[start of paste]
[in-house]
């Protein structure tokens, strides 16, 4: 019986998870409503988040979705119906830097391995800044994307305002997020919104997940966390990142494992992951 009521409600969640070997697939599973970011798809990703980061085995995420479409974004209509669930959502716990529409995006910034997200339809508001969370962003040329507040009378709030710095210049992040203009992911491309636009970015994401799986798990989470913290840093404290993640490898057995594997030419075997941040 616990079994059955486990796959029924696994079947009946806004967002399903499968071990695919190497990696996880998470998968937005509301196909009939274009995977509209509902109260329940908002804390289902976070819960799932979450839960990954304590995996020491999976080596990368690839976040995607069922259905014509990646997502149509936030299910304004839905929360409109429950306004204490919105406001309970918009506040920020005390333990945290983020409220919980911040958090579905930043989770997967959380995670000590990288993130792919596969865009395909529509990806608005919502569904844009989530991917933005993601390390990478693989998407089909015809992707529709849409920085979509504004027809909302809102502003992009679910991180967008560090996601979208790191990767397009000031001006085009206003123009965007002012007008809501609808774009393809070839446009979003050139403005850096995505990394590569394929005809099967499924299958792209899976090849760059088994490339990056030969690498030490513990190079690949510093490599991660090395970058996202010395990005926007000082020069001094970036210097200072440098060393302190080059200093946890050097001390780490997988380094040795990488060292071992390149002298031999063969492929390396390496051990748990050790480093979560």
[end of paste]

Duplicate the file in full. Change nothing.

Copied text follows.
[in-house]
């Protein structure tokens, strides 16, 4: 019986998870409503988040979705119906830097391995800044994307305002997020919104997940966390990142494992992951 009521409600969640070997697939599973970011798809990703980061085995995420479409974004209509669930959502716990529409995006910034997200339809508001969370962003040329507040009378709030710095210049992040203009992911491309636009970015994401799986798990989470913290840093404290993640490898057995594997030419075997941040 616990079994059955486990796959029924696994079947009946806004967002399903499968071990695919190497990696996880998470998968937005509301196909009939274009995977509209509902109260329940908002804390289902976070819960799932979450839960990954304590995996020491999976080596990368690839976040995607069922259905014509990646997502149509936030299910304004839905929360409109429950306004204490919105406001309970918009506040920020005390333990945290983020409220919980911040958090579905930043989770997967959380995670000590990288993130792919596969865009395909529509990806608005919502569904844009989530991917933005993601390390990478693989998407089909015809992707529709849409920085979509504004027809909302809102502003992009679910991180967008560090996601979208790191990767397009000031001006085009206003123009965007002012007008809501609808774009393809070839446009979003050139403005850096995505990394590569394929005809099967499924299958792209899976090849760059088994490339990056030969690498030490513990190079690949510093490599991660090395970058996202010395990005926007000082020069001094970036210097200072440098060393302190080059200093946890050097001390780490997988380094040795990488060292071992390149002298031999063969492929390396390496051990748990050790480093979560």